Model 3733 20" Box Fan made by company called LASKO
It has 3 settings, high, medium and low, I cannot determine the
Wattage it pulls on the Low setting.
I found a website which says 170 watts but it doesn't break it down
for low medium high settings.
Thanks if you can help.
If you happen to have a multi-meter with AC current function, you can
measure the current and get an estimated wattage.
There may be a power factor which means voltage and current are not in sync.
Power company may charge you more than the real energy used in this case,
though I don't know what formula is used.
A slow and cheap way is to monitor your electric meter with the fan off,
then with it on and try to measure the difference over a period of time.
If it uses 170 watts on high (that's a bit less than a quarter HP) and
your electrcity costs you cents per kWhr. then it will cost about 41
cents per 24 hrs?
If it uses only half the power on 'low' setting, although it may use
less that that, it'll be about 20 cents per continuous 24 hour day.
Not a very significant cost?
Hardly worth going out and spending money on a $20 gadget, that may
not be very accurate at that, to measure how much the fan uses.
Let's see $20/20 cents= operating that fan for 100 days for same cost
as the measuring gadget!
"If it uses only half that power" is the question. For all we know, it may
use TEN TIMES that much power on LOW. The way to find out is with the proper
No, you've got to view this episode as a valid excuse for another tool.
While having a "Kill-A-Watt" meter would be cool & wasting an excuse
to buy a new tool is bad........
I seriously doubt that the fan on LOW uses 5x the high speed setting
power....Terry's analysis is probably pretty close
The fan maker's own website says 170 watts but does not say what it is
at Low or Medium speeds. This was why I wanted to know. Also I wanted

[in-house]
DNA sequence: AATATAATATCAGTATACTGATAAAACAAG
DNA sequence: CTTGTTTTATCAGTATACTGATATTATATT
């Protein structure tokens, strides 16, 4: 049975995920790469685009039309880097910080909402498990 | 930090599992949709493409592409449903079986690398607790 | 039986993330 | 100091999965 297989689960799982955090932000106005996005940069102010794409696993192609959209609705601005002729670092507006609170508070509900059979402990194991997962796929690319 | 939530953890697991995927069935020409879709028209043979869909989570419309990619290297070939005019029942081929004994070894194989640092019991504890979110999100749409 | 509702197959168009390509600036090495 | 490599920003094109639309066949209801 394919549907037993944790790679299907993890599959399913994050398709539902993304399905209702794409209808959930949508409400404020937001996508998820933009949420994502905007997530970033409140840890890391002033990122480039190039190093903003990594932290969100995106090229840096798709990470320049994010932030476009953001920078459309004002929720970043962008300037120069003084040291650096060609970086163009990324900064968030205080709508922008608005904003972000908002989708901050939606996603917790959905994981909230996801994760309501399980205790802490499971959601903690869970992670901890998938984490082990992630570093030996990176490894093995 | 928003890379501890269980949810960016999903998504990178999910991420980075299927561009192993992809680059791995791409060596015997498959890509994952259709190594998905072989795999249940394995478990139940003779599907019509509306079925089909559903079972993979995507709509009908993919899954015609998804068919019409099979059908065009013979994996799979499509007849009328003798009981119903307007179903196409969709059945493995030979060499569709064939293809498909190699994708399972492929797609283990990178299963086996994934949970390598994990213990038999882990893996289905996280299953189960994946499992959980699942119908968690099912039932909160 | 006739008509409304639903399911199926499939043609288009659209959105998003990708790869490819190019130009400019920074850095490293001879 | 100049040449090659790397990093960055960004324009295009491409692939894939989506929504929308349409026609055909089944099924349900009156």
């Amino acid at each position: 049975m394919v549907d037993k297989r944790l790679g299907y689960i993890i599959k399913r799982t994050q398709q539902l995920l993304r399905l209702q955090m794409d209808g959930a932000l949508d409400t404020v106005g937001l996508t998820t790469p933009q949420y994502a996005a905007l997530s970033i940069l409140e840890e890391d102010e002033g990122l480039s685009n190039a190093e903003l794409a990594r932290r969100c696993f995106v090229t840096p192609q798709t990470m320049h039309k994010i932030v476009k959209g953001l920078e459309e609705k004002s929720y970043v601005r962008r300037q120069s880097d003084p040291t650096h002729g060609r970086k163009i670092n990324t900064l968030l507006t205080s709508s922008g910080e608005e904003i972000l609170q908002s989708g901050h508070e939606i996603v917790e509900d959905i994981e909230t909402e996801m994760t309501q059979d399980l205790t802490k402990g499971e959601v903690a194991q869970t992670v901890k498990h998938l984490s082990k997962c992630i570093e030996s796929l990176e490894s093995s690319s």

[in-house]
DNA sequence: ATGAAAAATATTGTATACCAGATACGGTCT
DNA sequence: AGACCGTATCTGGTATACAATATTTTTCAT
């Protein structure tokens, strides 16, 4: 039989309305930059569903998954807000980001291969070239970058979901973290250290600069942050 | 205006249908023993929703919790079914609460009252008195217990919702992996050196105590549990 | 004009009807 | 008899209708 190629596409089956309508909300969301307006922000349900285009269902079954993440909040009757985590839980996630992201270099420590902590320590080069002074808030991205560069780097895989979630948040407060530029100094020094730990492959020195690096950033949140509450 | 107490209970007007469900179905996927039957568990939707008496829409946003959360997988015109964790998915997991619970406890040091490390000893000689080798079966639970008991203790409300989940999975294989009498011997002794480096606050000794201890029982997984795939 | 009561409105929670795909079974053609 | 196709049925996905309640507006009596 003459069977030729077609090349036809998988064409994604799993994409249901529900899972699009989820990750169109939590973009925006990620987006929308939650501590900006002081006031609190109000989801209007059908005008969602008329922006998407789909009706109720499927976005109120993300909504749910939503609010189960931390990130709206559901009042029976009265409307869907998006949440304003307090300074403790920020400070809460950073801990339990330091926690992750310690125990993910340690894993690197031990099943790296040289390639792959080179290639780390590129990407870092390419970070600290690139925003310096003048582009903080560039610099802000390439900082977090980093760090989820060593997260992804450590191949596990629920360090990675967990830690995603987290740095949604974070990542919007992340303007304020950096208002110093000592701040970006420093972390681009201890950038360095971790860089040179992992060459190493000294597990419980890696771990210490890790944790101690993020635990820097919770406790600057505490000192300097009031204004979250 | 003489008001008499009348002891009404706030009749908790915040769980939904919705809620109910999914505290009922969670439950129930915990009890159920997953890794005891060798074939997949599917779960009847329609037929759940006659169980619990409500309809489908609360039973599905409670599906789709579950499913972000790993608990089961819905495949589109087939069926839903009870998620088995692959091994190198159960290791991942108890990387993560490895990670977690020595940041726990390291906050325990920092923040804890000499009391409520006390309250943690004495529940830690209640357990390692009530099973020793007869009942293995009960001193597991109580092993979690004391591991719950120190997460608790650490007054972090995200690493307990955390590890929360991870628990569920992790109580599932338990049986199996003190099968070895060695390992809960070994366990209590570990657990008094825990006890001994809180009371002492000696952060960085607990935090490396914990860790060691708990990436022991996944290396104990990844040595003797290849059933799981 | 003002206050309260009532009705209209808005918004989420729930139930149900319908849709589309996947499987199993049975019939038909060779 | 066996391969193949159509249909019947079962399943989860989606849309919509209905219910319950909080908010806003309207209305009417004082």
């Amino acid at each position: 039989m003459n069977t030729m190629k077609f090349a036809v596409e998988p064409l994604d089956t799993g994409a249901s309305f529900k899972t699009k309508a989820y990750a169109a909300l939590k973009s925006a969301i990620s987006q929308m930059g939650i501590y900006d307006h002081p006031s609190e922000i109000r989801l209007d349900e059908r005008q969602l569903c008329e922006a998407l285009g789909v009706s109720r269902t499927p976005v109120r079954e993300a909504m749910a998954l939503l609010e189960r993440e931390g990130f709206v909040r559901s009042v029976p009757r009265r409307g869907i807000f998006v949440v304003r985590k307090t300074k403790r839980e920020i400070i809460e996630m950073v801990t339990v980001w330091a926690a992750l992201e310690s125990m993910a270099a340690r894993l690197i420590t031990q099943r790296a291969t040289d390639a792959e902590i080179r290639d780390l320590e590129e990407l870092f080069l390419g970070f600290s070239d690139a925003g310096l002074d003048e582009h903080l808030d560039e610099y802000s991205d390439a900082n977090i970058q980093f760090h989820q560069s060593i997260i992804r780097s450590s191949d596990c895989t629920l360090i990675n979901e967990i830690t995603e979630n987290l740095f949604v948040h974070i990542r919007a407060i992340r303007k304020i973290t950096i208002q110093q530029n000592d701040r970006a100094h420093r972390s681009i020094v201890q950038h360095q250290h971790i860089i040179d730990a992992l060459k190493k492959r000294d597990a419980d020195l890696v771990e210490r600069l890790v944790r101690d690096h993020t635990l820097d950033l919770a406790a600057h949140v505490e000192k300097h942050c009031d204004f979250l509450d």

to know because I am going manic crazy making charts on the energy use
in my home. I'm trying to shave off about $100 on my electric bill. At
7.608 cents per KwH you can see how things add up quick.
The damn AC unit is costing me about $117 per month and that's at 78F
setting which is terribly hot and just makes me angry to be all hot
inside my home knowing it could be cooler.
Sorry to rant, thanks
Have you tried one of these:
I used one to help me reduce my electric bill by about $60/month.
I commend you on trying to save but I'd swap rates with you any day. Here
is CT I'm paying 18¢.
Is that $117 for central AC? If so, not bad at all. I spent that much in
June and July to keep a couple of room units going. (total June bill was
$250) August is much cooler and had little AC use. It has been a couple of
years since I've had a bill under $100.
I suggested direct contact to the mfr's customer service; via phone or
email....not getting the info by searching their website
they're very responsive
But Terry's analysis is probably pretty close to right.
fans are cheap to run........dryers (electric) & AC's are MUCH more
I have a setup in my laundry area that allows me to use a fan to dry
clothes hung on hangers.....I can run the fan for 2 days for what a
single dryer load costs. I save the cost of a few dryer loads per
week. I don't use AC so the humidity does boost my
btw 8¢ per KWA is really pretty cheap electricity
does your ulitity offer time of day pricing or a yearly rebate based
on remote AC cycling? When I had a house with AC, I got a $200 check
if I let them shut of my AC unit (only a few hours at a time but as
many days as they wanted)
To cycle my A/C they placed an electrical junction box on the outside
of the compressor, the power for the unit was routed through it.
I believe they could send a radio signal to it to turn the power on &
How big a rebate depended on how many days I agreed to have the A/C
cycled and for how long per day.
Thanks Bob. The only thing similar had heard of was;
1) A means by which Ontario Hydro (I think it was) was able some 50+
years ago to remotely turn off some 'flat rate' electric water heaters
which were fed though a second main circuit breaker in the house main
panel. I had such a panel once and used that 'extra' main breaker to
wire our cooking stove. The regular main breaker fed all the other
individual circuit breakers.
2) there was a British system IIRC named "Rhythmatic" (sounds like an
exercise class doesn't it?) which sent pulses of a certain frequency
down the power lines which caused a mechanically tuned relay to swing
back and forth until it's contacts would switch things such as street
lights on or off, remotely.
This all before the days of digital signals over power lines which are
in some cases causing radio and TV interference.
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